The 2007 Minnesota Legislature created the Minnesota Manufactured Home Relocation Trust Fund to provide participating manufactured homeowners compensation in the event that all or part of their manufactured home park closes.
Information and application forms for filing a claim under the Minnesota Manufactured Home Relocation Trust Fund can be found on the MN Housing Finance Agency website at the following link: www.mnhousing.gov/resources/forms/index.aspx
Those with questions regarding the Minnesota Manufactured Home Relocation Trust Fund Program, or Legislative Language should contact:
All Parks Alliance for Change (APAC)
(651) 644-5525 or toll free (866) 361-2722
Note: The organization representing Manufactured Park Owners is:
Minnesota Manufactured Housing Association
In 2007, the state of Minnesota established the Minnesota Manufactured Home Relocation Trust Fund to provide manufactured (mobile) home owners with reasonable relocation compensation in the event that all or part of their park closes. This central state fund is administered by the Minnesota Housing Finance Agency. It is currently the only method for receiving relocation compensation. Information is available from All Parks Alliance for Change (651-644-5525 or toll free 866-361-2722) or the Minnesota Management and Budget agency (www.mmb.state.mn.us). In May of 2009, the state of Minnesota changed the collection method for the Trust Fund so that park owners are invoiced up front and then they are allowed to collect the $12 afterwards either as a single annual amount or $1 along with monthly lot rent.
The Trust Fund was established by the Minnesota Legislature. It was developed in response to the risk of park closings. Prior to its adoption, park residents were not guaranteed compensation for relocation costs unless their city passed a local ordinance. Since only 22 cities passed such ordinances, over 100,000 residents in 400 cities remained unprotected. Now every manufactured home owner in the state is eligible for compensation.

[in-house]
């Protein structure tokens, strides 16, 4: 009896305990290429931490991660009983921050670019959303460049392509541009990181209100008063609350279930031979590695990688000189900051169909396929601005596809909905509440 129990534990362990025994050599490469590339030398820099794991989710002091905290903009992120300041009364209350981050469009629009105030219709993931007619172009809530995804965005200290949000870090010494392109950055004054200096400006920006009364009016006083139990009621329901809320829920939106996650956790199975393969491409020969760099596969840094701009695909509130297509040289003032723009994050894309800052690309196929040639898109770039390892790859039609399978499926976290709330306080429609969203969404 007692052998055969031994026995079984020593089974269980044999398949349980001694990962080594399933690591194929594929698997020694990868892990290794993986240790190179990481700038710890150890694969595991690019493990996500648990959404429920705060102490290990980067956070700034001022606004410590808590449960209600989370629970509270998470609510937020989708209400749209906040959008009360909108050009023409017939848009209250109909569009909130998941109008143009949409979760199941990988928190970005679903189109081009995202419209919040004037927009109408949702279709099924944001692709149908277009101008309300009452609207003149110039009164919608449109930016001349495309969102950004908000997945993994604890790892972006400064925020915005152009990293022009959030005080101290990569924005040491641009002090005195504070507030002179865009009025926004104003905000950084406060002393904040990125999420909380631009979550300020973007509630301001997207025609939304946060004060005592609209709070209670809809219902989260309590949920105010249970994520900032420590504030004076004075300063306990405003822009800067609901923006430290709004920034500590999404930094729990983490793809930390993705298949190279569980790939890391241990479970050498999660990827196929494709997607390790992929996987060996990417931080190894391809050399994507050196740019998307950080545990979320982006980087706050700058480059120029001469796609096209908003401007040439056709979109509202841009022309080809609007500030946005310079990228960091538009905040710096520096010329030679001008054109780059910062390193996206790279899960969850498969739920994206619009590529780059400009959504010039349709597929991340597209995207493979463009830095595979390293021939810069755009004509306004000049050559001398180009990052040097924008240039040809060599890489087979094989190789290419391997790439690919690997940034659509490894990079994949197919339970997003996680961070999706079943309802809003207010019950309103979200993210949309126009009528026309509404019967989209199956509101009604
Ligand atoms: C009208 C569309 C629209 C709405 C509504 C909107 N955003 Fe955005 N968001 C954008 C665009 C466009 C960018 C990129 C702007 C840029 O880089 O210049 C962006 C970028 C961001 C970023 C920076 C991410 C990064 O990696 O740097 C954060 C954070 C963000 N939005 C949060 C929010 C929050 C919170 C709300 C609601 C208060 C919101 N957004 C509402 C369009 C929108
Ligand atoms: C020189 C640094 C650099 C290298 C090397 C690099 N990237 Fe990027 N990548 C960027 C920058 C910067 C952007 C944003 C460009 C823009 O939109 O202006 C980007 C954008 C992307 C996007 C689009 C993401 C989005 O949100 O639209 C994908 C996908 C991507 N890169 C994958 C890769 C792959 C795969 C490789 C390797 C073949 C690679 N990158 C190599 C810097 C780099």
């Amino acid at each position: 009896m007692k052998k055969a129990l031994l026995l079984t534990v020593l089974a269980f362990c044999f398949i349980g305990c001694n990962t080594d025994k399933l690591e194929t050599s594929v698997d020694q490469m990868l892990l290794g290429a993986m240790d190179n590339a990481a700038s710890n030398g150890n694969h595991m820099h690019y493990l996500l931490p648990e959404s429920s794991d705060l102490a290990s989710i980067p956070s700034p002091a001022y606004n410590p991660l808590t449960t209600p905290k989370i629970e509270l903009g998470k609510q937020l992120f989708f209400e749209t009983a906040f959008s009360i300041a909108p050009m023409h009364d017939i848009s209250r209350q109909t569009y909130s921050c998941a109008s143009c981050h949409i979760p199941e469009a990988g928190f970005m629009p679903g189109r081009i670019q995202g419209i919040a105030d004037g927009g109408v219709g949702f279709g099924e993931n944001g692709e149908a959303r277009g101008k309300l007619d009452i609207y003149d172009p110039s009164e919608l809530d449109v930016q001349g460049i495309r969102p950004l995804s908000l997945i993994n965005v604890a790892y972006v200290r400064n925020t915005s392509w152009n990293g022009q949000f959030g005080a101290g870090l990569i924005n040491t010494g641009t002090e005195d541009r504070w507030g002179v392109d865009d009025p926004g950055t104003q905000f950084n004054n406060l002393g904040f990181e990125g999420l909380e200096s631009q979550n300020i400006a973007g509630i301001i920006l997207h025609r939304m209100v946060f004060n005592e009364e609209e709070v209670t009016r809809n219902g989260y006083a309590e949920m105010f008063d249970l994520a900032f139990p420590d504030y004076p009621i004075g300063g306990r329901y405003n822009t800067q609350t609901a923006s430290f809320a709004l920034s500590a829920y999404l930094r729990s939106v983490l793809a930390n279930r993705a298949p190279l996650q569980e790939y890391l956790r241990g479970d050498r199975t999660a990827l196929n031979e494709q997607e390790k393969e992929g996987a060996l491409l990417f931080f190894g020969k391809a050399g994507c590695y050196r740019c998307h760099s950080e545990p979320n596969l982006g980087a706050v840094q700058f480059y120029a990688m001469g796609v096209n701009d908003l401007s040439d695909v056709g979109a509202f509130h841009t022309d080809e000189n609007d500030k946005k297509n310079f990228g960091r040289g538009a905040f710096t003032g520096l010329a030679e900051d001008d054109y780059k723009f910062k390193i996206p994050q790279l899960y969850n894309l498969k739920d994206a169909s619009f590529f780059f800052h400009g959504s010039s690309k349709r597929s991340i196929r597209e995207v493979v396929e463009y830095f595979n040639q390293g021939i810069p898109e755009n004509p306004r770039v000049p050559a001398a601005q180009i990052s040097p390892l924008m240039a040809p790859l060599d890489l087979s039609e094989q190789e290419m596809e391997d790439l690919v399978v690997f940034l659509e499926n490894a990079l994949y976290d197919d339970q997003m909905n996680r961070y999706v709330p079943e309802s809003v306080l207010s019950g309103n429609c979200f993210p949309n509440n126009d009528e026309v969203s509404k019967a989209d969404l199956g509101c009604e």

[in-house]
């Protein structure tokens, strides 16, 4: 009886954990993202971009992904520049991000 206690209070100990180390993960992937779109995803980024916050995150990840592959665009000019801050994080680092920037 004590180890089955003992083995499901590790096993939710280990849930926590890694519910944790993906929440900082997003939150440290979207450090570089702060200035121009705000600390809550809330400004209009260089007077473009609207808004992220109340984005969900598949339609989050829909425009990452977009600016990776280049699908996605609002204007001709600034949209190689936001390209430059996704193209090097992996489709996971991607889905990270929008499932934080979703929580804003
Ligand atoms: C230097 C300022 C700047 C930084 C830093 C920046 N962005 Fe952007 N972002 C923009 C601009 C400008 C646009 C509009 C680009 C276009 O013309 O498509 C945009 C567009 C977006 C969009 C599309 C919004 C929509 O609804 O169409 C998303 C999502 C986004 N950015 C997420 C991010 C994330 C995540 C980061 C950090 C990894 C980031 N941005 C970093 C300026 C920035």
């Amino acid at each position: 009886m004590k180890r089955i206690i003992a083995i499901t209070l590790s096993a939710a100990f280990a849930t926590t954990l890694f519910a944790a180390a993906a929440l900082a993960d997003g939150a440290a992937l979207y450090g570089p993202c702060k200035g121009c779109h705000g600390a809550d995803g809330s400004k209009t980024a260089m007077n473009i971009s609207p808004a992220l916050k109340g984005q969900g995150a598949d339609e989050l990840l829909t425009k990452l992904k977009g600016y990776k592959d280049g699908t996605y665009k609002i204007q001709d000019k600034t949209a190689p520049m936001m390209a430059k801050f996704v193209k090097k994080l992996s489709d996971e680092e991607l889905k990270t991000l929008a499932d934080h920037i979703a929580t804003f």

Yes. This is not optional. As with other laws, the state does not consider following this law to be optional. Your park owner pays for your lot up front and if the payment is not made to the park owner by the home owner when due, under the new law the home owner could potentially be sued and made to pay the fee AND the park owners court costs. By law, you must pay the fee.
The park owner already paid the fee up front and may now collect from residents. This law was changed from a different collection method because it was not working properly and it was leaving almost half of the homeowners in the state ineligible or unprotected.
No. The park owner is invoiced for all licensed lots in their park by the state. They then have the option of collecting from the residents.
Yes. A park owner who closes a park is responsible for paying up to $3250 for each single wide and $6000 for each double wide at the time of the closing.
In the event of a park closure, the local municipality will appoint a neutral third party approved by the home owners and the park owner. To file a compensation claim, the home owner submits a copy of the closure statement and proof that the property taxes are paid. If the home can be moved, the homeowner also provides a contract for moving costs. If the home cannot be moved the home owner provides a certificate of title with releases on all liens. Upon approval by the neutral party the MHFA issues checks to the home movers or the home owner as appropriate.
Manufactured home owners are guaranteed reasonable compensation for relocation costs. If you live in one of the 22 cities that had ordinances, you may be entitled to receive a higher level of compensation. Otherwise, if the home can be moved, the compensation is moving costs up to $4,000 for a single section home and up to $8,000 for a multi-section home. If the home cannot be moved within a 25-mile radius, the compensation is the value of the home up to $5,000 for a single section home and up to $9,000 for a multi-section home.
Yes. If a manufactured home owner resides in a community that, prior to August 1, 2007, adopted a local ordinance covering relocation or buyout payments, the home owner can receive the higher of the local ordinance compensation amount or the state law compensation amount. However, the home owner is still required to pay the annual fee.